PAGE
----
Highlights of Malaysia's expansionary 2021 budget

Malaysia's government announced an expansionary budget aimed at spurring domestic activity on Nov 6, 2020.
Malaysia's government announced an expansionary budget aimed at spurring domestic activity on Nov 6, 2020. PHOTO: AFP

KUALA LUMPUR (REUTERS) - Malaysia's government announced an expansionary budget on Friday (Nov 6) aimed at spurring domestic activity as the country grapples with the fallout from the Covid-19 pandemic, setting aside concerns of a growing fiscal deficit for the time being.

Here are some highlights from the planned budget, including data from the fiscal and economic outlook reports released by the government ahead of the budget speech.

- Expenditure to rise to RM322.5 billion (S$105.1 billion) in 2021 from RM314.7 billion in 2020

- Revenue to total RM236.9 billion versus RM227.3 billion in 2020

- Operating expenditure seen at RM236.5 billion

- Development expenditure seen at RM69 billion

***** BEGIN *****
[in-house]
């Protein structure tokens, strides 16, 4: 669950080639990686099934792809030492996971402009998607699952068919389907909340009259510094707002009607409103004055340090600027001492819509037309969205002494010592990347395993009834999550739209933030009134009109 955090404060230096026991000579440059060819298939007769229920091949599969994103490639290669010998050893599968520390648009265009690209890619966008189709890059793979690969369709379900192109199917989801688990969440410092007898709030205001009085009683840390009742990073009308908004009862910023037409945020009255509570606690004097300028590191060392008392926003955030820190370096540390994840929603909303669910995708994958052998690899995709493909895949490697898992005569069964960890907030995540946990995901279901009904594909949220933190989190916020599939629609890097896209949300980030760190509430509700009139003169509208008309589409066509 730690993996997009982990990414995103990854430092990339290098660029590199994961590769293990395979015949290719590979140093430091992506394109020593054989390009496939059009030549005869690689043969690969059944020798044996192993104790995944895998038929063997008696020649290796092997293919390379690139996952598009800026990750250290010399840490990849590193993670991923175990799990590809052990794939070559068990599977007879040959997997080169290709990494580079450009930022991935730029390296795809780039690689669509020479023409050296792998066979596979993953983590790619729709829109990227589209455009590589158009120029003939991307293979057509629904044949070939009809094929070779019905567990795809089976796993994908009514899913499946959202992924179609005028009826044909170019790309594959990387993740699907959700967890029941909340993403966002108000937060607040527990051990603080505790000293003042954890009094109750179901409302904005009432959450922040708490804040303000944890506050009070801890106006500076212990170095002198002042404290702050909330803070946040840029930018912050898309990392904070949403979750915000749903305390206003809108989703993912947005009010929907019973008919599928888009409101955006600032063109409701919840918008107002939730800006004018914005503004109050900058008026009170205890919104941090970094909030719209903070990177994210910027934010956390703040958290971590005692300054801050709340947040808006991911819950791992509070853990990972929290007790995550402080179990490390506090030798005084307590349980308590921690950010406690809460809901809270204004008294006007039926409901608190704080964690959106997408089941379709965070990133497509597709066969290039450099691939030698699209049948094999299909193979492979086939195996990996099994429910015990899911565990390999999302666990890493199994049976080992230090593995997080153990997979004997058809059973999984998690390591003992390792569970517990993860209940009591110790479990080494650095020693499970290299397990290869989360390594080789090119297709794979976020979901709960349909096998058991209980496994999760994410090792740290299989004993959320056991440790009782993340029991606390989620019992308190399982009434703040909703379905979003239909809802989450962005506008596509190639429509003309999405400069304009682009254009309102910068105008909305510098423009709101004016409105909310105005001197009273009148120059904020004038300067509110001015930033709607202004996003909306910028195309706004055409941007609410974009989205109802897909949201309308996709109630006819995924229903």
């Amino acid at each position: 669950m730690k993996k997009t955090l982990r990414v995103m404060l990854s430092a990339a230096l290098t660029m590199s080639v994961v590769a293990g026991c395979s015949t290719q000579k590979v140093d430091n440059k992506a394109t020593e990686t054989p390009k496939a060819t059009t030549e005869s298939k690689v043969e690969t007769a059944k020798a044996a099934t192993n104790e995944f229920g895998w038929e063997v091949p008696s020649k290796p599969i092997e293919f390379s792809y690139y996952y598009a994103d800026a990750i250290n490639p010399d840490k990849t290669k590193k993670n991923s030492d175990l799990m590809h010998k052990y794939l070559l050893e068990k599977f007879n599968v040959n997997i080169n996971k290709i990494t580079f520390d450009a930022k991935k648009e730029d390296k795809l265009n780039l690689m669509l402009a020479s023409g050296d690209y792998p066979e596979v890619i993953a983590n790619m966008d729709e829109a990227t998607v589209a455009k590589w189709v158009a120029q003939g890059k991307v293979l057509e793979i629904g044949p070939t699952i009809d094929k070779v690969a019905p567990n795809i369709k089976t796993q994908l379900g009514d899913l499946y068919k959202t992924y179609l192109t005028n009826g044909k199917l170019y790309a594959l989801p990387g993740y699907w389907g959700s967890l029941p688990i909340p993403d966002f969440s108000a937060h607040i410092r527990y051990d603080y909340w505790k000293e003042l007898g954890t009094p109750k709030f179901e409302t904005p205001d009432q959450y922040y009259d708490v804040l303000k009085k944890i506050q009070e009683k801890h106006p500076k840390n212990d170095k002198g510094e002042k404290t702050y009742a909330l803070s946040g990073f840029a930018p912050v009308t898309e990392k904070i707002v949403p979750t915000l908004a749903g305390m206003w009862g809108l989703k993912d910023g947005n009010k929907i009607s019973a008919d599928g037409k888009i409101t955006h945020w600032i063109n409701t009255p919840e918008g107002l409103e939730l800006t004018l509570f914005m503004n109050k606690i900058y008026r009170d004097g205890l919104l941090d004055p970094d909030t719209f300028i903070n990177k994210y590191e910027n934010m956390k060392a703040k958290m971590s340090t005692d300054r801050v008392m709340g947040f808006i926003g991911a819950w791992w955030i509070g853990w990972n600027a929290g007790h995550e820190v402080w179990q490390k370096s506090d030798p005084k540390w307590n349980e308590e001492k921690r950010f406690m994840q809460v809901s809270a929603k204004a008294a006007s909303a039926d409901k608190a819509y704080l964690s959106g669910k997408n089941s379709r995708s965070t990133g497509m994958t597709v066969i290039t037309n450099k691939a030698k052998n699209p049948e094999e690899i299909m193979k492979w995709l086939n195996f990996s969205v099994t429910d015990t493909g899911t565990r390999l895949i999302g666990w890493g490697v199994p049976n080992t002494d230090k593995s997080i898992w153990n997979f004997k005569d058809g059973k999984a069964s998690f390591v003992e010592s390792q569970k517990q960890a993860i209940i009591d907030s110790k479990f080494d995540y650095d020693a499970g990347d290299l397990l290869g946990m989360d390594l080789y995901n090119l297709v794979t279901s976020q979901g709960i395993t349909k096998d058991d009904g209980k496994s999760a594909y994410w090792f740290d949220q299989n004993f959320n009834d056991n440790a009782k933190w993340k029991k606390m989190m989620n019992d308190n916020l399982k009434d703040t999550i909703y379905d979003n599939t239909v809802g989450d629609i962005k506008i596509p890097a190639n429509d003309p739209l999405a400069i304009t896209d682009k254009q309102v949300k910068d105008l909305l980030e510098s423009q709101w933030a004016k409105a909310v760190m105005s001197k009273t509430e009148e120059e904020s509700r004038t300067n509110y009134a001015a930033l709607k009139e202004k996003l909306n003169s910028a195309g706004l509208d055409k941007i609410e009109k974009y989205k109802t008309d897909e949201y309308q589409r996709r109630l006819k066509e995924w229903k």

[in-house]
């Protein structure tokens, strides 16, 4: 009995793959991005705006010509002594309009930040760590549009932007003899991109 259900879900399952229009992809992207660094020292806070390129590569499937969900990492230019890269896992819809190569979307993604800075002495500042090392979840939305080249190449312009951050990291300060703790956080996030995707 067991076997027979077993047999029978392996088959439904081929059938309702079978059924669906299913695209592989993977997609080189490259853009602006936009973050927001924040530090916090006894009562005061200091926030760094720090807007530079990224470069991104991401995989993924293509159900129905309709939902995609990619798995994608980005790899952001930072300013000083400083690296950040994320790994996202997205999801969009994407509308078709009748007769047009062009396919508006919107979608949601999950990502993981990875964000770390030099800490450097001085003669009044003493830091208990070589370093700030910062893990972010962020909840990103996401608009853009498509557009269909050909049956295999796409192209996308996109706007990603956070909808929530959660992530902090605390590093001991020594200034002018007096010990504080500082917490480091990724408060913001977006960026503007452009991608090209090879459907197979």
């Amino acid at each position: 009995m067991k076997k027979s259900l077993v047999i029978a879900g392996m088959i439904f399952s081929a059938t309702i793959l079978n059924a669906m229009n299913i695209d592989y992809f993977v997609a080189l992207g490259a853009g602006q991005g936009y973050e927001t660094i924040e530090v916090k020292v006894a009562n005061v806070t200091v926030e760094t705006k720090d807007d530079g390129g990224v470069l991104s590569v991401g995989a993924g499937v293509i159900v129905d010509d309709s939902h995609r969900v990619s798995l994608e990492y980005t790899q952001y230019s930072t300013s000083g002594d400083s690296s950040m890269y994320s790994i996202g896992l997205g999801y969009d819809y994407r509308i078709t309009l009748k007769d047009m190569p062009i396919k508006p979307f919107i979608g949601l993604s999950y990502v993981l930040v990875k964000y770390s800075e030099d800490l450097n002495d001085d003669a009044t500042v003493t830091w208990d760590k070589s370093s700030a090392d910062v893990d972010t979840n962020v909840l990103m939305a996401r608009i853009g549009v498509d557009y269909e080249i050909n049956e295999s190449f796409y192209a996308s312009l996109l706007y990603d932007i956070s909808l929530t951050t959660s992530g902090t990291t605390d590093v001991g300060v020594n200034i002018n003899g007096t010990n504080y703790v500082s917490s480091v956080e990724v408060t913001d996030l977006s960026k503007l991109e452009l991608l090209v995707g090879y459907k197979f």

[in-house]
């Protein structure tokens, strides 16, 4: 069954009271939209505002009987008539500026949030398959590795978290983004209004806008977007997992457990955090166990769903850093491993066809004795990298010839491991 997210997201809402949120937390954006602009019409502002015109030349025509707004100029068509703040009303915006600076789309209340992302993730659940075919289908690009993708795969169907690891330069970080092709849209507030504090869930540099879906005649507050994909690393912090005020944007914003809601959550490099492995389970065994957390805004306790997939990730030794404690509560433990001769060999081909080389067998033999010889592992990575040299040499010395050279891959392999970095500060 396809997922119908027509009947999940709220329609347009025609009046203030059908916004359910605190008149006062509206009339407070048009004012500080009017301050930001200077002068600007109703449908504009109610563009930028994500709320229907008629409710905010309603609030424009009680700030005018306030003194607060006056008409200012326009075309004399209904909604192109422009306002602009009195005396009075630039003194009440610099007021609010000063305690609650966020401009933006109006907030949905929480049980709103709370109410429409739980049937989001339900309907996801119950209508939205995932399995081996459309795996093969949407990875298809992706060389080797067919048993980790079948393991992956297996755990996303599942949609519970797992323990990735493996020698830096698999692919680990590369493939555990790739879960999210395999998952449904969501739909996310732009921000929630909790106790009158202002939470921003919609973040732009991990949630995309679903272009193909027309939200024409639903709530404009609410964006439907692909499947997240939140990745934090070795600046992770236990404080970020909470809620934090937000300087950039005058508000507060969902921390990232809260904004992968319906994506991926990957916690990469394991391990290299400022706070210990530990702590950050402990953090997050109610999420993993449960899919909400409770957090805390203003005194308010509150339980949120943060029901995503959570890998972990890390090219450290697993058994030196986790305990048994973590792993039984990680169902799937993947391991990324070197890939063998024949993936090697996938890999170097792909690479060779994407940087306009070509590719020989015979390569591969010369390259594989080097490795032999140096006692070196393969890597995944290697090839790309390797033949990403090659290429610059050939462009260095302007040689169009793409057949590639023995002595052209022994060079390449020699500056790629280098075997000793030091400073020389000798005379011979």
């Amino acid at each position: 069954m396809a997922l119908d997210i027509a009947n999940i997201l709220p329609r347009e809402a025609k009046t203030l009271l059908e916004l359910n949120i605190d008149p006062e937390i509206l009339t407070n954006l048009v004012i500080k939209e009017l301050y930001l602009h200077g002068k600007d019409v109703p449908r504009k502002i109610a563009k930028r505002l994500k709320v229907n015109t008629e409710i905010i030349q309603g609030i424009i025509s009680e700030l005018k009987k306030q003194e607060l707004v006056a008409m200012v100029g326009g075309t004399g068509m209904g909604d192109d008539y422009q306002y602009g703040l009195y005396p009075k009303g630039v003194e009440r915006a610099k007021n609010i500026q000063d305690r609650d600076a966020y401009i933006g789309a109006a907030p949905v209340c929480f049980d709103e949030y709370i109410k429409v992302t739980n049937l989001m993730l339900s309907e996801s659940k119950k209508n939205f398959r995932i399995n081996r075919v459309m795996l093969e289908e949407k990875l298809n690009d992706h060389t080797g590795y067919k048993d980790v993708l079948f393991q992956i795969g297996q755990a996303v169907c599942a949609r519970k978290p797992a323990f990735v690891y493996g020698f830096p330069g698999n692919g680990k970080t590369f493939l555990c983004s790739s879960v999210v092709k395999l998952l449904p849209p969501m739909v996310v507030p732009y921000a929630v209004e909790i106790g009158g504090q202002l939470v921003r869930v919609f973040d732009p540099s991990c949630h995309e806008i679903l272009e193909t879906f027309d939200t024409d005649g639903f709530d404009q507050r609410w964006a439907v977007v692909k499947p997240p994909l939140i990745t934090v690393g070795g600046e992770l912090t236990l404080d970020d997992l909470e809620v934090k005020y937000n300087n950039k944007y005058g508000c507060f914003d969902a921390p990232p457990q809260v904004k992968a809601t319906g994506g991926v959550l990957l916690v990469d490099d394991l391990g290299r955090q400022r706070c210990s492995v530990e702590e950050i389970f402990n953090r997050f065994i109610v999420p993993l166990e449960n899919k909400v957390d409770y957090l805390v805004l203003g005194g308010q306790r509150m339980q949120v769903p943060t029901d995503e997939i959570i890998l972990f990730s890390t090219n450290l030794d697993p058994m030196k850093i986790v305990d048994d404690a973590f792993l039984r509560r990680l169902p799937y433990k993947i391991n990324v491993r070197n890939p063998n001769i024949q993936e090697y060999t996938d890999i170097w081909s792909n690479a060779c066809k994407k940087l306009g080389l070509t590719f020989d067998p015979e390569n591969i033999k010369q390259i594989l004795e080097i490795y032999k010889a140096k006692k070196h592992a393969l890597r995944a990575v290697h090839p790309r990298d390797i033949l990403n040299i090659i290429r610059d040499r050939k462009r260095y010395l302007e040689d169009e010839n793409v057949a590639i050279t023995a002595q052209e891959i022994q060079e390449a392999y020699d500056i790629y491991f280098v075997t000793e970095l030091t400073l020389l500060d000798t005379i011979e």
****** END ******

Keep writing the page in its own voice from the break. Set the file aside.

- Covid-19 fund allocation seen at RM17 billion versus this year's RM38 billion

- Dividend from state oil firm Petronas at RM18 billion, down from this year's RM34 billion.

Fiscal targets

- Fiscal deficit to fall to 5.4 per cent in 2021 from 6 per cent in 2020 - the highest since 2009 global financial crisis

- Current account surplus seen falling to RM20.3 billion in 2021 from this year's RM48.5 billion due to an expansion of domestic industrial and investment activities

- Forecasts fiscal deficit to average 4.5 per cent between 2021 and 2023, assuming the economy grows at a pace of 4.5 to 5.5 per cent a year over the period and crude oil prices trade at US$45-US$55 per barrel.

Economy

- Economy seen growing 6.5 to 7.5 per cent in 2021, after shrinking 4.5 per cent this year

- Gross exports to grow 2.7 per cent after falling 5.2 per cent in 2020

- Inflation expected to normalise at 2.5 per cent in 2021

- Unemployment rate to drop to 3.5 per cent in 2021 from 4.2 per cent this year

- Domestic demand seen rebounding 6.9 per cent in 2021, after an expected fall of 3 per cent this year due to lower.